Grimm: I’ll take on my party over Irene relief funds

Brooklyn Daily

The borough’s lone Republican congressman is poised to battle his own party’s leadership — and put his budget-cutting credentials on the line — to make sure that Brooklyn gets more Hurricane Irene relief money.

Rep. Michael Grimm (R–Bay Ridge) told The Brooklyn Paper that he opposes a move by powerful House Majority Leader Eric Cantor to require that any new disaster funds be offset by cuts elsewhere in the federal budget.

“I’m not going to pull any punches [but] I have a fight on my hands,” said Grimm, who added that he would vote against any bill that holds emergency expenditures hostage to other budget reductions.

“I believe that government should have a very limited role, but one of those roles [is] to make sure that the community is rebuilt and it’s safe and built to certain standards,” he said.

The Federal Emergency Management Agency so far has released funds for the city to remove debris and do initial repairs, but that excludes compensation for homeowners and businesses. Additional FEMA funding will be debated when the House returns to session next week — with Cantor dictating the terms of the debate for now.

The Virginia Republican has said that any additional disaster relief — which could hit $7 billion for the East Coast — should be paid for with spending cuts.

“Just like any family would operate when its stuck with disaster,” Cantor told Fox News last Monday. “It finds the money it needs to take care of a sick loved one and goes without buying a new car or put a new addition on a house. We’re going to find the money — we’re just going to need to make sure that there are savings elsewhere to continue to do so.”

Bay Ridge Democrats found themselves in the awkward position of backing Grimm on the issue.

“Debating the budget is important, but not when people’s lives are at stake,” said Councilman Vince Gentile (D–Bay Ridge) “Federal disaster response is not and should not be a partisan issue.”

Hurricane Irene did not wreak as much havoc on Brooklyn as was expected, but damage from flooding and downed trees in the borough are still being tallied. New York State has an estimated $1 billion in total damages.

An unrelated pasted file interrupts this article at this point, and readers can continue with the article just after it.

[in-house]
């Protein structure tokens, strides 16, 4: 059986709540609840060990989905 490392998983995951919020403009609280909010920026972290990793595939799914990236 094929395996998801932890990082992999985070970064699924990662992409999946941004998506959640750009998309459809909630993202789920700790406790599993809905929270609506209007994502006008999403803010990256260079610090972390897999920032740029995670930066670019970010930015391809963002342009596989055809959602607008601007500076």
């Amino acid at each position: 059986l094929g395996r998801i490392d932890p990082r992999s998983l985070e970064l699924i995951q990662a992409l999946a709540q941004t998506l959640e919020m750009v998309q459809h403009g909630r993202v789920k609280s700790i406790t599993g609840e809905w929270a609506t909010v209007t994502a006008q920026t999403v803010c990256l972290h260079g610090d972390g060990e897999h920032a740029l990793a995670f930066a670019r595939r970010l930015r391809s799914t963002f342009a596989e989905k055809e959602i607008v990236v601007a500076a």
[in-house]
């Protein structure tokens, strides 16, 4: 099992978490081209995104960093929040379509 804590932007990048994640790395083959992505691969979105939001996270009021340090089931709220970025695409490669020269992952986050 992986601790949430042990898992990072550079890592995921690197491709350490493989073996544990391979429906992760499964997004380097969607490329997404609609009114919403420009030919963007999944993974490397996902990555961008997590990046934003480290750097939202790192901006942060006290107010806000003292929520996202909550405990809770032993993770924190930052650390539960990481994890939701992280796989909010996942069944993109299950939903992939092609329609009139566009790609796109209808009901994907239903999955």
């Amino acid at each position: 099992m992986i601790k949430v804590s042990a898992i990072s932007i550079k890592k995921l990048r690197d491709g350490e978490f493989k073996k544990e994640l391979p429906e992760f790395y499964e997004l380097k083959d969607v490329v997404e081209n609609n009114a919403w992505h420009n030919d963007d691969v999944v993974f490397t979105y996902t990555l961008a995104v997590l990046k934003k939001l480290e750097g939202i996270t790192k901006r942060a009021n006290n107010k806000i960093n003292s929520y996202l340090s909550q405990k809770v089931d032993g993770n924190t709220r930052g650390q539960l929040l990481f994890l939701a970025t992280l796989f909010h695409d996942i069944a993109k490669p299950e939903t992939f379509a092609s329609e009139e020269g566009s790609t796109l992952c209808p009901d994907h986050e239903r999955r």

Grimm has had to walk a thin line as a rising Tea Party star elected in a Democratic-leaning district, and he tends to vote less with his party leadership than most conservatives in his party, according to the website Govtrack.

But he has also toed the Republican line on key votes his first year in office, voting for the controversial Paul Ryan budget plan that would have weakened Medicare by replacing it with block grants to states; and voting to defund NPR. He also wanted to block Planned Parenthood from getting federal funds.

He also complained that budget cuts agreed to by President Obama and the House leadership after last month’s debate over the debt ceiling “did not go nearly far enough.”

Brooklyn Republicans say this would be the first time Grimm has squared off with party leadership over something as central to the Republican agenda as budget cuts, though he has criticized his own party for being recalcitrant during budget negotiations, calling the Tea Party “the extreme wing of the Republican Party,” in March.

“This is the first time he has been against something along these lines,” said Glenn Nocera, president of the Brooklyn Young Republican Club.

At the same time, bringing home the bacon trumps party principles.

“It’s the same for every congressman,” said Nocera. “They’re going to try to get the money back to their district.”

Some Democrats said that Grimm’s stance against Cantor simply proves that the freshman is caught between two masters.

“It depends on which Michael Grimm you’re talking about — the one who ran as a Tea Party candidate, or the one that now slams the Tea Party,” said one Democratic operative in Grimm’s district. “That all depends on which way the wind is blowing on that particular day.”

For at least this day, Grimm said the prevailing wind was one of compassion.

“There’s no question that the government should play a much more limited role in our lives than it currently does,” he said. “But protecting life and property are the fundamental responsibilities of government. If we were under attack, we wouldn’t call a budget meeting.”

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